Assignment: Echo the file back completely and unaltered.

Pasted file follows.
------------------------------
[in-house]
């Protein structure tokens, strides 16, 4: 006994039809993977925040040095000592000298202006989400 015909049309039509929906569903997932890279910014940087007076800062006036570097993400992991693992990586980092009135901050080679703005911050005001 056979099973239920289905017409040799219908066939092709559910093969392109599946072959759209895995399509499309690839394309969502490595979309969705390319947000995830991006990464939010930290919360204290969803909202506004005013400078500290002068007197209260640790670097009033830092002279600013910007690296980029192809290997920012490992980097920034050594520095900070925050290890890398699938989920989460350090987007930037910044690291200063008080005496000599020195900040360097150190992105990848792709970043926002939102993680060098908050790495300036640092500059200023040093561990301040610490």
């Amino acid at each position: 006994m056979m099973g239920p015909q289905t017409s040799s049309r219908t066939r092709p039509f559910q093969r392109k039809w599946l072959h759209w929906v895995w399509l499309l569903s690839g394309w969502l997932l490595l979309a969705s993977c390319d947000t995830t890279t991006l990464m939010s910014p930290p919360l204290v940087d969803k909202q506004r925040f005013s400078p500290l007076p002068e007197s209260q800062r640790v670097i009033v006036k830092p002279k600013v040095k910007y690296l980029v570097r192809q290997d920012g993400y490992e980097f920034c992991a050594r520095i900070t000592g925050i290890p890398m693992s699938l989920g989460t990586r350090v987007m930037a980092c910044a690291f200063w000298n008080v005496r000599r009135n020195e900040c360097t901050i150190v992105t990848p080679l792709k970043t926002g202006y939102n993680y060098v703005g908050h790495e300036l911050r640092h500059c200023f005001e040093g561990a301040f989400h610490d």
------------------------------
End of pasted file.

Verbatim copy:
[in-house]
């Protein structure tokens, strides 16, 4: 006994039809993977925040040095000592000298202006989400 015909049309039509929906569903997932890279910014940087007076800062006036570097993400992991693992990586980092009135901050080679703005911050005001 056979099973239920289905017409040799219908066939092709559910093969392109599946072959759209895995399509499309690839394309969502490595979309969705390319947000995830991006990464939010930290919360204290969803909202506004005013400078500290002068007197209260640790670097009033830092002279600013910007690296980029192809290997920012490992980097920034050594520095900070925050290890890398699938989920989460350090987007930037910044690291200063008080005496000599020195900040360097150190992105990848792709970043926002939102993680060098908050790495300036640092500059200023040093561990301040610490």
């Amino acid at each position: 006994m056979m099973g239920p015909q289905t017409s040799s049309r219908t066939r092709p039509f559910q093969r392109k039809w599946l072959h759209w929906v895995w399509l499309l569903s690839g394309w969502l997932l490595l979309a969705s993977c390319d947000t995830t890279t991006l990464m939010s910014p930290p919360l204290v940087d969803k909202q506004r925040f005013s400078p500290l007076p002068e007197s209260q800062r640790v670097i009033v006036k830092p002279k600013v040095k910007y690296l980029v570097r192809q290997d920012g993400y490992e980097f920034c992991a050594r520095i900070t000592g925050i290890p890398m693992s699938l989920g989460t990586r350090v987007m930037a980092c910044a690291f200063w000298n008080v005496r000599r009135n020195e900040c360097t901050i150190v992105t990848p080679l792709k970043t926002g202006y939102n993680y060098v703005g908050h790495e300036l911050r640092h500059c200023f005001e040093g561990a301040f989400h610490d």